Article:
Anthony Gregory writes on Obama's recent denial that America is an empire.
President Obama tries to have it both ways when talking of American foreign policy. He sold himself to the public in 2008 as a more prudential steward of U.S. power. He would avoid “dumb wars,” as he had called the Iraq fiasco in a speech years before. He would save money by bringing the troops home from that place, and direct the resources toward the domestic fiscal mess. He would abolish torture and end the Bush-era programs of indefinite detention and Patriot Act–style surveillance.
We all know that he’s disappointed many of his supporters in the realm of national security. The letters, “N S A,” tell us all we need to know. The truth, however, is that Obama has always embraced a very active role for U.S. militarism abroad, which puts serious limits on his ability to serve as a peace president, even if he wanted to. Indeed, in his speech to the UN, he denies the existence of American empire and cautions against too much restraint:
The notion of American empire may be useful propaganda, but it isn’t borne out by America’s current policy or public opinion. Indeed, as the recent debate within the United States over Syria clearly showed, the danger for the world is not an America that is eager to immerse itself in the affairs of other countries, or take on every problem in the region as its own. The danger for the world is that the United States, after a decade of war; rightly concerned about issues back home; and aware of the hostility that our engagement in the region has engendered throughout the Muslim World, may disengage, creating a vacuum of leadership that no other nation is ready to fill.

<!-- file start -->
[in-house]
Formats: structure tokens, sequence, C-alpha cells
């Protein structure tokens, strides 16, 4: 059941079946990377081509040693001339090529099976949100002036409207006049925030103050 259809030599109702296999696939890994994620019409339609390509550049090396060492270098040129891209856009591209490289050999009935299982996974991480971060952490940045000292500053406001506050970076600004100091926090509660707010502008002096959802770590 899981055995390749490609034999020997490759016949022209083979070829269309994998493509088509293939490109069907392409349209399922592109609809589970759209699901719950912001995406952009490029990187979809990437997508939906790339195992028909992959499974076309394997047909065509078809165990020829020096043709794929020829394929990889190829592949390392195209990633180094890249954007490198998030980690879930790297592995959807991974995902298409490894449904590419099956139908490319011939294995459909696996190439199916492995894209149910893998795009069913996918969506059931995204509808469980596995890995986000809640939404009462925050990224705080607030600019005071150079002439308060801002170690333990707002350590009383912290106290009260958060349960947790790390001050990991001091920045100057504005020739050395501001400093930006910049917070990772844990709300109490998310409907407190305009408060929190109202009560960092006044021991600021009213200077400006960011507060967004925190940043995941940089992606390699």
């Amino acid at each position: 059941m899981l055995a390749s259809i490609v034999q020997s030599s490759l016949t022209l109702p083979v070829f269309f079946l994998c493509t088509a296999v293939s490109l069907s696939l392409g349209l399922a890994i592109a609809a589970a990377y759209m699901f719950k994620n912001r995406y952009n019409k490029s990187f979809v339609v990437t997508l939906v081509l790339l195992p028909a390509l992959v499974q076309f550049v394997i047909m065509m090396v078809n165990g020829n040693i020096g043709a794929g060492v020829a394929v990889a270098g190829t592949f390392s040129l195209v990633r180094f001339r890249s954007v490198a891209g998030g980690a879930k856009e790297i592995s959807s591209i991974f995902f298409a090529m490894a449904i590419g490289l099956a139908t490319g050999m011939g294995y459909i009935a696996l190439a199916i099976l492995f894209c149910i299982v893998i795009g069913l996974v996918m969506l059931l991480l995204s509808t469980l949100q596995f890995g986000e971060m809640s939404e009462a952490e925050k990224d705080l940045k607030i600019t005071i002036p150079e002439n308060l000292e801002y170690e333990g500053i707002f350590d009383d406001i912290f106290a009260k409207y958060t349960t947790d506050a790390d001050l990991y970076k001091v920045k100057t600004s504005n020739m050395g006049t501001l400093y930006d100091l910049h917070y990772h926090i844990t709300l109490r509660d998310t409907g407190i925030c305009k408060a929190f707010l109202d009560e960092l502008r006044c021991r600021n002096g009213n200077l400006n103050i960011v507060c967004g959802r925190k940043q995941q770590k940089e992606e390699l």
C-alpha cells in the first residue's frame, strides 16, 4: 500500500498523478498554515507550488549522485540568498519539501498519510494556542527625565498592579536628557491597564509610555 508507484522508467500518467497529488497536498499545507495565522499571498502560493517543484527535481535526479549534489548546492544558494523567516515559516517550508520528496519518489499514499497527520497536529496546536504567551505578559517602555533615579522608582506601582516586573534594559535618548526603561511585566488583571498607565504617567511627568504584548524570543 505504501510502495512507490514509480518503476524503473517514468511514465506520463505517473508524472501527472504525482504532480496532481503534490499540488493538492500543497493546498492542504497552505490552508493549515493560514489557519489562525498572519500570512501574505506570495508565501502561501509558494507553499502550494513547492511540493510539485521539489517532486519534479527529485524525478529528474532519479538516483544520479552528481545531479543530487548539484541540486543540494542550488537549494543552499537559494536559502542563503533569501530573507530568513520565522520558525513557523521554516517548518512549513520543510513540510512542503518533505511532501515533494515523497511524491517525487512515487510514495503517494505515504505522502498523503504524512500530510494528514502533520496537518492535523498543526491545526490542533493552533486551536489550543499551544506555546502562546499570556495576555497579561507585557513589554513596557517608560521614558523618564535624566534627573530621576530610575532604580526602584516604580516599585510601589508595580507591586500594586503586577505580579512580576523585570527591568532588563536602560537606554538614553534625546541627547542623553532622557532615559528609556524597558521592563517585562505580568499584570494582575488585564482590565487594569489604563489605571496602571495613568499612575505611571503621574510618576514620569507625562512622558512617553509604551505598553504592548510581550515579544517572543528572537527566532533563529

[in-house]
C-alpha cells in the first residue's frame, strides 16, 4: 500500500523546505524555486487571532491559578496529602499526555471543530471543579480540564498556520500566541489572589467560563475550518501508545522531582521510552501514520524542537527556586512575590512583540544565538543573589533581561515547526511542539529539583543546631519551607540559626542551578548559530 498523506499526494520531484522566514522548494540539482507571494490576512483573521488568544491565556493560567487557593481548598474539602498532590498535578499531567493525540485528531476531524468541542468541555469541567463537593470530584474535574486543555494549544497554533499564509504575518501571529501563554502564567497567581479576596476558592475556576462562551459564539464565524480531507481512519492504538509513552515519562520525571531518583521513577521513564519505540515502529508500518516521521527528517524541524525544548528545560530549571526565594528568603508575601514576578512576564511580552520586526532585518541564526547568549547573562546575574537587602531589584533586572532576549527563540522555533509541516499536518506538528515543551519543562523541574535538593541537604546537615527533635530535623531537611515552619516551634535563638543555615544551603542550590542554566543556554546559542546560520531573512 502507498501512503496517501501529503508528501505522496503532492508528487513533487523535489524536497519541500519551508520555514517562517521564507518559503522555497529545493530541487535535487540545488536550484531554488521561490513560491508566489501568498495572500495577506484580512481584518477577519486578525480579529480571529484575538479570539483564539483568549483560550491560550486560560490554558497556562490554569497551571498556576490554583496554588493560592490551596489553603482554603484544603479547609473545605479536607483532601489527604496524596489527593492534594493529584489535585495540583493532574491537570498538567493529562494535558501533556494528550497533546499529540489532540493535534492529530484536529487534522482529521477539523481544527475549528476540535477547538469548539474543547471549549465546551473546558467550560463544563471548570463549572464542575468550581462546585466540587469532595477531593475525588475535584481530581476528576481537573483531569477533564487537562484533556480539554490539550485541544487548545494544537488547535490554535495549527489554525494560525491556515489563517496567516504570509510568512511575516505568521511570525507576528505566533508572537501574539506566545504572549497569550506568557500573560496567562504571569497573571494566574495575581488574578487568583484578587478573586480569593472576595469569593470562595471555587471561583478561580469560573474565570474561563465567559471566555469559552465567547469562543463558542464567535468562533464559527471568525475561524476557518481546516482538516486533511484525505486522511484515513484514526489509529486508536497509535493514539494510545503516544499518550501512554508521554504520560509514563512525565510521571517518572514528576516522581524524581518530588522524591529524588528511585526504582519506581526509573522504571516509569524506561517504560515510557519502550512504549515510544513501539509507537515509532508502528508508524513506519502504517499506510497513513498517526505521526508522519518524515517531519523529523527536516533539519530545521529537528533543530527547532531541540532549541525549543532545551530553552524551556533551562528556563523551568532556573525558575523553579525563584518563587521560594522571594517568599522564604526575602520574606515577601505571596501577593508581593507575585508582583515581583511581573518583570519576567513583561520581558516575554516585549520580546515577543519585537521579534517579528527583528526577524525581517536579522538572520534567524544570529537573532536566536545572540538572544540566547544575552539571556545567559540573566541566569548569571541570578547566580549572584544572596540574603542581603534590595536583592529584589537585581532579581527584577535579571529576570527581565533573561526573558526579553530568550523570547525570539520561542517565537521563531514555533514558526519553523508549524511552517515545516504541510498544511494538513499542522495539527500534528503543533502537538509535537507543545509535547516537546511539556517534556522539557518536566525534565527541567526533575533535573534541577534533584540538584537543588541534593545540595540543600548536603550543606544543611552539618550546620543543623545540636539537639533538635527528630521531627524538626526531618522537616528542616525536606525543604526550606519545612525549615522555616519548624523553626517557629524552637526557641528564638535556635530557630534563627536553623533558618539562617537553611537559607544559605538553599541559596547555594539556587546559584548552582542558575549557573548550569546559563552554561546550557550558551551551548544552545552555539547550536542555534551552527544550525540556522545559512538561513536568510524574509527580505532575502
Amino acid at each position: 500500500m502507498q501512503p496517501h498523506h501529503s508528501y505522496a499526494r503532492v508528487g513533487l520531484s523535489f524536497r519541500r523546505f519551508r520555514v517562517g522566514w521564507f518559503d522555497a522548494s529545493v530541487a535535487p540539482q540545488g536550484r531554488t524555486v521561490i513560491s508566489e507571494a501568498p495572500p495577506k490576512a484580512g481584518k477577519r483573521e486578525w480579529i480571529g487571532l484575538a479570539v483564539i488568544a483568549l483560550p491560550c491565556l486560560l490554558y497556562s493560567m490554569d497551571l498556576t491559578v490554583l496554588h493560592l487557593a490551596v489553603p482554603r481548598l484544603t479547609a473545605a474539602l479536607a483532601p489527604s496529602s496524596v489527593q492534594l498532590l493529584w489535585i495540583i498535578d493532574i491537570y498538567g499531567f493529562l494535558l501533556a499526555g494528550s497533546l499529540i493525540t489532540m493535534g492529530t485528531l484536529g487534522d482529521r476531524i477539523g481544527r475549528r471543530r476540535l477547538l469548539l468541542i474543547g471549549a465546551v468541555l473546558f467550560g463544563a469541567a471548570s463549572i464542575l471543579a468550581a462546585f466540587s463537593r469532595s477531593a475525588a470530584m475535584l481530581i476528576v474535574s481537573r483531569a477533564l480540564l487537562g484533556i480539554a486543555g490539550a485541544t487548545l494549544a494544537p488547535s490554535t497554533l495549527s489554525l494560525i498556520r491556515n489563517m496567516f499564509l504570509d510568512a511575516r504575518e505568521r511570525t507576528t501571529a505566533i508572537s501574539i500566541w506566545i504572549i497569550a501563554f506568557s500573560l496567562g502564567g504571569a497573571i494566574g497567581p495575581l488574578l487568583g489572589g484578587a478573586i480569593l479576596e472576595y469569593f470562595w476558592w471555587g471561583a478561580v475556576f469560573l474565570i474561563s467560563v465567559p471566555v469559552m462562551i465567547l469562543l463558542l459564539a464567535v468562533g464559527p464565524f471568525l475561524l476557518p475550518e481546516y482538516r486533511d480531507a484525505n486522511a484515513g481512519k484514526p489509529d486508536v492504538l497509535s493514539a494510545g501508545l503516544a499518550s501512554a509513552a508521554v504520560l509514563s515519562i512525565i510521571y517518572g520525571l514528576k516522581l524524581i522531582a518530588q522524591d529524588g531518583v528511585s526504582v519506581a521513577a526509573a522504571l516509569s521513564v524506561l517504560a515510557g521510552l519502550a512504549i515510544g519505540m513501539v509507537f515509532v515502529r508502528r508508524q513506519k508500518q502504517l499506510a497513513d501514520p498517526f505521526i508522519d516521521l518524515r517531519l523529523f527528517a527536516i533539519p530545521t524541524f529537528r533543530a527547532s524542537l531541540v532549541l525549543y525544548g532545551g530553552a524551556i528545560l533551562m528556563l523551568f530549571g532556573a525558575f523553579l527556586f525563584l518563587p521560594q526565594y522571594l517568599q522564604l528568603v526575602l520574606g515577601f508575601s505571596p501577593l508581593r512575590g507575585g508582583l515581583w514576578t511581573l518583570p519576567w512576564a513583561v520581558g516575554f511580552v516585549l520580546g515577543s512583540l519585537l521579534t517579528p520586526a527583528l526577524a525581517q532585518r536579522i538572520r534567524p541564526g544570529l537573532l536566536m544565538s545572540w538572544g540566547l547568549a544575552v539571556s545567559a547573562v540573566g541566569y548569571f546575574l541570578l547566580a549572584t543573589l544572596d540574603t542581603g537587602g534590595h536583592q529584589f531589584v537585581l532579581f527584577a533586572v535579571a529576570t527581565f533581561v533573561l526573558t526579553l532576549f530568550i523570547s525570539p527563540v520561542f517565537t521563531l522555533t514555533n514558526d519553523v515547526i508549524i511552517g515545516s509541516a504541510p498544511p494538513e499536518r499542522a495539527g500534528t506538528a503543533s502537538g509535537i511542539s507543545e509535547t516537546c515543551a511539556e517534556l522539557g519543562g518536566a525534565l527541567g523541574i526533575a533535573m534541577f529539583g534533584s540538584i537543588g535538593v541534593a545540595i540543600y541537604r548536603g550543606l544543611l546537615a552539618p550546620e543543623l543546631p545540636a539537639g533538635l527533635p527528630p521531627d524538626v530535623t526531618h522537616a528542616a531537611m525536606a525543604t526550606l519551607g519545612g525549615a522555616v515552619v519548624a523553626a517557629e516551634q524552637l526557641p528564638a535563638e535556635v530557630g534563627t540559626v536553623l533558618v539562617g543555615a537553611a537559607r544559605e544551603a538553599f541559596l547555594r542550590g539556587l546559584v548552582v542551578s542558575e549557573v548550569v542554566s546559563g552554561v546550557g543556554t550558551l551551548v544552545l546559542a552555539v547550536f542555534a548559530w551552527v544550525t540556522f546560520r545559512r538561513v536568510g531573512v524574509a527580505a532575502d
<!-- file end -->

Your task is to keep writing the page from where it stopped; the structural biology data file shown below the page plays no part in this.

It is true that the American public has managed to restrain the U.S. government from waging another war, this time against Assad’s Syria. This is a new development, however. I can’t recall or think of any modern U.S. war, pushed by the president, and thwarted by public opinion. This has been a beautiful thing to see.